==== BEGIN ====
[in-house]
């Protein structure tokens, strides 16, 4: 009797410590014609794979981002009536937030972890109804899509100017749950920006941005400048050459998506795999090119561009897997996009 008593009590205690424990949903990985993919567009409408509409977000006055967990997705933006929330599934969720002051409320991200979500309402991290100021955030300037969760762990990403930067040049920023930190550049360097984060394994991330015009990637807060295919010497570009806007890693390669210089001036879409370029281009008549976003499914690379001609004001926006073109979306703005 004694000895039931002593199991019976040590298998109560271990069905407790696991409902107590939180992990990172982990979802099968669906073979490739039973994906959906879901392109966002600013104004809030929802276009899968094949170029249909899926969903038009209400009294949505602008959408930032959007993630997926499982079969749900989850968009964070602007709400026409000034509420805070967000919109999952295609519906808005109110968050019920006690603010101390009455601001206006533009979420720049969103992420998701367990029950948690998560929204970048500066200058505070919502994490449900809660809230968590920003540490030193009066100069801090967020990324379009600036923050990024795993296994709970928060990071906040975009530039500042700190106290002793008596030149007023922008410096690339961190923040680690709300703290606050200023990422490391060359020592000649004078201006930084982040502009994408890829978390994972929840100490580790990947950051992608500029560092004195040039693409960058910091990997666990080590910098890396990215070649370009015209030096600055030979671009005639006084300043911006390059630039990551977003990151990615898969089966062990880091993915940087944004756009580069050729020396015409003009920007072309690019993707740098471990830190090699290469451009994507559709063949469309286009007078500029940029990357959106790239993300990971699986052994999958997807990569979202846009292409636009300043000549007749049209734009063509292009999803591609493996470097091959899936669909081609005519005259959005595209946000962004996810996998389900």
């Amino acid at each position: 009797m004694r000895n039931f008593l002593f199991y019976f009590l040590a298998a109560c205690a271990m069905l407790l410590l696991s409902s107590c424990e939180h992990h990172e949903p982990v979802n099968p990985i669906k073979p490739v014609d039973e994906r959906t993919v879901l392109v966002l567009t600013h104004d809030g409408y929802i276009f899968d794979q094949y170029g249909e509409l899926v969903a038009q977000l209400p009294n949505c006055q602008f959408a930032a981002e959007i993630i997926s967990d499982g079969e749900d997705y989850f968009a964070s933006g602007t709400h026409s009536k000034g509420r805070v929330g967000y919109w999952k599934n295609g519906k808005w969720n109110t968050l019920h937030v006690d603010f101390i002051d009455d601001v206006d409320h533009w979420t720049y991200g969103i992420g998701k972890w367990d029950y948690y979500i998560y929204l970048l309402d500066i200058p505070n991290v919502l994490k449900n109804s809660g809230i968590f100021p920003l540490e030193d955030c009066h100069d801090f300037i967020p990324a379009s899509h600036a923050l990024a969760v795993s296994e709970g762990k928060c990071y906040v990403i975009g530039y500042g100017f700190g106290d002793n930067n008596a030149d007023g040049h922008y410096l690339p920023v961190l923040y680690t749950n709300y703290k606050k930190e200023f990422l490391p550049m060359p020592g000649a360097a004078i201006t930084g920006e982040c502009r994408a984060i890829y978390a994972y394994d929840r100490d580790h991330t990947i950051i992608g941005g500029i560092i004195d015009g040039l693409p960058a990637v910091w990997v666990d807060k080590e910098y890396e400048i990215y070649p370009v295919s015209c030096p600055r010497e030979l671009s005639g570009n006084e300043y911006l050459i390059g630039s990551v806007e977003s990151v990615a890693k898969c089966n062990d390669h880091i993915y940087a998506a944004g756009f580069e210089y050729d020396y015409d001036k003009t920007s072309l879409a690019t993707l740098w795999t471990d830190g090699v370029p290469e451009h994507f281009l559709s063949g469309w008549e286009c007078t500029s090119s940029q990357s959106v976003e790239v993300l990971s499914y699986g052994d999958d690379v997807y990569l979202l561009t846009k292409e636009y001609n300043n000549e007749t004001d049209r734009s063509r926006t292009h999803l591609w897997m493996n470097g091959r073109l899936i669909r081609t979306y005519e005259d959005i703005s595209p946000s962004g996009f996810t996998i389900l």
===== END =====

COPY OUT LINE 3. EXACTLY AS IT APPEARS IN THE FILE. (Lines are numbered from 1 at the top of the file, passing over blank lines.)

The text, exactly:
């Amino acid at each position: 009797m004694r000895n039931f008593l002593f199991y019976f009590l040590a298998a109560c205690a271990m069905l407790l410590l696991s409902s107590c424990e939180h992990h990172e949903p982990v979802n099968p990985i669906k073979p490739v014609d039973e994906r959906t993919v879901l392109v966002l567009t600013h104004d809030g409408y929802i276009f899968d794979q094949y170029g249909e509409l899926v969903a038009q977000l209400p009294n949505c006055q602008f959408a930032a981002e959007i993630i997926s967990d499982g079969e749900d997705y989850f968009a964070s933006g602007t709400h026409s009536k000034g509420r805070v929330g967000y919109w999952k599934n295609g519906k808005w969720n109110t968050l019920h937030v006690d603010f101390i002051d009455d601001v206006d409320h533009w979420t720049y991200g969103i992420g998701k972890w367990d029950y948690y979500i998560y929204l970048l309402d500066i200058p505070n991290v919502l994490k449900n109804s809660g809230i968590f100021p920003l540490e030193d955030c009066h100069d801090f300037i967020p990324a379009s899509h600036a923050l990024a969760v795993s296994e709970g762990k928060c990071y906040v990403i975009g530039y500042g100017f700190g106290d002793n930067n008596a030149d007023g040049h922008y410096l690339p920023v961190l923040y680690t749950n709300y703290k606050k930190e200023f990422l490391p550049m060359p020592g000649a360097a004078i201006t930084g920006e982040c502009r994408a984060i890829y978390a994972y394994d929840r100490d580790h991330t990947i950051i992608g941005g500029i560092i004195d015009g040039l693409p960058a990637v910091w990997v666990d807060k080590e910098y890396e400048i990215y070649p370009v295919s015209c030096p600055r010497e030979l671009s005639g570009n006084e300043y911006l050459i390059g630039s990551v806007e977003s990151v990615a890693k898969c089966n062990d390669h880091i993915y940087a998506a944004g756009f580069e210089y050729d020396y015409d001036k003009t920007s072309l879409a690019t993707l740098w795999t471990d830190g090699v370029p290469e451009h994507f281009l559709s063949g469309w008549e286009c007078t500029s090119s940029q990357s959106v976003e790239v993300l990971s499914y699986g052994d999958d690379v997807y990569l979202l561009t846009k292409e636009y001609n300043n000549e007749t004001d049209r734009s063509r926006t292009h999803l591609w897997m493996n470097g091959r073109l899936i669909r081609t979306y005519e005259d959005i703005s595209p946000s962004g996009f996810t996998i389900l």